Emily Komerska '25

URC 2022: The Dynamics of Perceptual Filling-in and Motion Induced Blindness During Binocular Rivalry
A photo of COLSA Neuroscience and Behavior pre-med major Emily Komerska

Emily Komerska '25 of Newmarket, NH, is a pre-med Neuroscience and Behavior major at COLSA who shared her research into visual perception research at the 2022 UNH Undergraduate Research Conference.

COLSA: What is the title of the research that you presented at the Undergraduate Research Conference?

Emily Komerska: The Dynamics of Perceptual Filling-in and Motion Induced Blindness During Binocular Rivalry.

COLSA: Please summarize your research.

Komerska: Our research challenges the idea of one single mechanism in the brain responsible for the following phenomena: perceptual filling-in (a gap in the periphery of vision being filled in), motion-induced blindness (MIB) (an object in the periphery vanishing when presented with stimulus), and binocular rivalry (perception of images in each eye alternates between eyes). We presented volunteers with examples of rivalrous and non-rivalrous forms of MIB and perceptual filling-in (a rivalrous form meaning binocular rivalry is induced), and analyzed how often they saw both phenomena occur. We were able to provide evidence that the common mechanism hypothesis may not be complete and that more than one mechanism may be responsible for these phenomena.

COLSA: What is the challenge/problem your research is looking to solve?

Komerska: We are looking to provide counter-evidence to the common mechanism hypothesis to show that there may be more than one oscillatory mechanism in the brain controlling MIB and perceptual filling-in.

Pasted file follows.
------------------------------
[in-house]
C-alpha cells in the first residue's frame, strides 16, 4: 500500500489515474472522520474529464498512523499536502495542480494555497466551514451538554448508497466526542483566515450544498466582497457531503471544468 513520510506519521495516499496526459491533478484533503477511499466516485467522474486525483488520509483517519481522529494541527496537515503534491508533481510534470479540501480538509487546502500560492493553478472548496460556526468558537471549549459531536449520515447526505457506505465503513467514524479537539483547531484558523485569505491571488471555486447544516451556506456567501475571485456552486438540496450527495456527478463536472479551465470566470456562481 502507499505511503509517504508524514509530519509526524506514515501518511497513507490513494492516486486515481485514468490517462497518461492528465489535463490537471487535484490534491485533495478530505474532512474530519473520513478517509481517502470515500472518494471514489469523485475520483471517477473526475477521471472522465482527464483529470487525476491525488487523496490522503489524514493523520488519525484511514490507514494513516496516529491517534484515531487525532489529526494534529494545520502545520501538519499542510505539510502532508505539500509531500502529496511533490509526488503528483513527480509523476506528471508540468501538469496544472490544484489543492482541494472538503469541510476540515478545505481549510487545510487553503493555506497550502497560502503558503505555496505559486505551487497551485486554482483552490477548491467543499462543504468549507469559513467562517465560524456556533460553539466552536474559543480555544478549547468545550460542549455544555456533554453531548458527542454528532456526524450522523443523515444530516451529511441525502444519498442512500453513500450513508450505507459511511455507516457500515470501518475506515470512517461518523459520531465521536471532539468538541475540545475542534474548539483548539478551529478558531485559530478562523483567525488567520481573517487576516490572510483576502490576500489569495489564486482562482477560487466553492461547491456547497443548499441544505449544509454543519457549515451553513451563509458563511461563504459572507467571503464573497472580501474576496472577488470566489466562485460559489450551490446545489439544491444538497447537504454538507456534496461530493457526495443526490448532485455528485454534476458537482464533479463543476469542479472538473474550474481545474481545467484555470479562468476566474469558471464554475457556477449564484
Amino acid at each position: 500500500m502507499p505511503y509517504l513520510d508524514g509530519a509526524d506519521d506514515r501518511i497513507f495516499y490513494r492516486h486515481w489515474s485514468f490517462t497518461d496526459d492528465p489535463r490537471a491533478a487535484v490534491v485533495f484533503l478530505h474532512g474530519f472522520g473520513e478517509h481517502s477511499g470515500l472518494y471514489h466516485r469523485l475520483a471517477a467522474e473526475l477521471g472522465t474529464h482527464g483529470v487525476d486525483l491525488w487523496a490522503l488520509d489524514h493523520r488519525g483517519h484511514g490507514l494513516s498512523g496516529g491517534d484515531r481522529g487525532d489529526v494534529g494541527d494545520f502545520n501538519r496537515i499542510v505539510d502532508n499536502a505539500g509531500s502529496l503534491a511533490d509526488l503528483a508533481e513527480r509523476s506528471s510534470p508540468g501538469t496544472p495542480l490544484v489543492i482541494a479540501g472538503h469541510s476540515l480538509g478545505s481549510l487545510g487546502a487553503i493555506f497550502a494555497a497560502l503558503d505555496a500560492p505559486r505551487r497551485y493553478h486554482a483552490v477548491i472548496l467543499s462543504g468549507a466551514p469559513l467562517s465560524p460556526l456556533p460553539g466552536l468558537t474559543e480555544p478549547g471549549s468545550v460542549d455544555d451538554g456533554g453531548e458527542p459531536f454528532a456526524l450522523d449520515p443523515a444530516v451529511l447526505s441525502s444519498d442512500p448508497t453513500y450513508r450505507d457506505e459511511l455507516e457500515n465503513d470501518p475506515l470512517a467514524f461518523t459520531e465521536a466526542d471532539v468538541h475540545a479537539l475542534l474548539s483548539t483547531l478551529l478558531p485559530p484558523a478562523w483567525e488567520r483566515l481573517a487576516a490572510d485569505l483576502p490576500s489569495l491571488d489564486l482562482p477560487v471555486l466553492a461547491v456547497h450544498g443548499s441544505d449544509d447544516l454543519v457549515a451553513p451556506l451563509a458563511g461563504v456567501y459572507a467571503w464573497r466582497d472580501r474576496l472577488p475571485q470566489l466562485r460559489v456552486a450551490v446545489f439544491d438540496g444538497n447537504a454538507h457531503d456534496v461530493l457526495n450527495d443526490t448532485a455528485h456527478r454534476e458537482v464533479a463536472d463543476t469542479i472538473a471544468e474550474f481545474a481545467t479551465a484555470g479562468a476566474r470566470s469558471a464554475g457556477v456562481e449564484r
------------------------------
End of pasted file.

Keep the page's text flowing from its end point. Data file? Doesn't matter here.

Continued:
COLSA: What was the most interesting finding (or findings) you made during your research?

Komerska: Our data provided evidence that there may not be just one mechanism in the brain that controls the visual phenomena we studied. Even though we are not able to pinpoint how many mechanisms modulate them, just the fact that we are able to say that the common mechanism theory may be incomplete is exciting and it opens doors to future research!

COLSA: How has participating in the URC benefited you?

Komerska: Having the opportunity to participate in the URC has allowed me to understand what goes in to performing and presenting professional research and to experience it all firsthand. I think it's important to have a solid grip on the research process in any field, and I'm very happy to be able to share what my lab has spent so long working on and perfecting. This sort of experience will be extremely helpful to me in the future for finding research internships, applying to medical school, and pursuing my career in general.

COLSA: Who has worked with you on your research?

Komerska: I presented this research with Georgia Gempler and Kaylyn Dickinson, and my faculty advisers are Rebecca White, Bill Stine, Sofia Lombardo, John Sparrow, Dan Swift, and Erika Wells.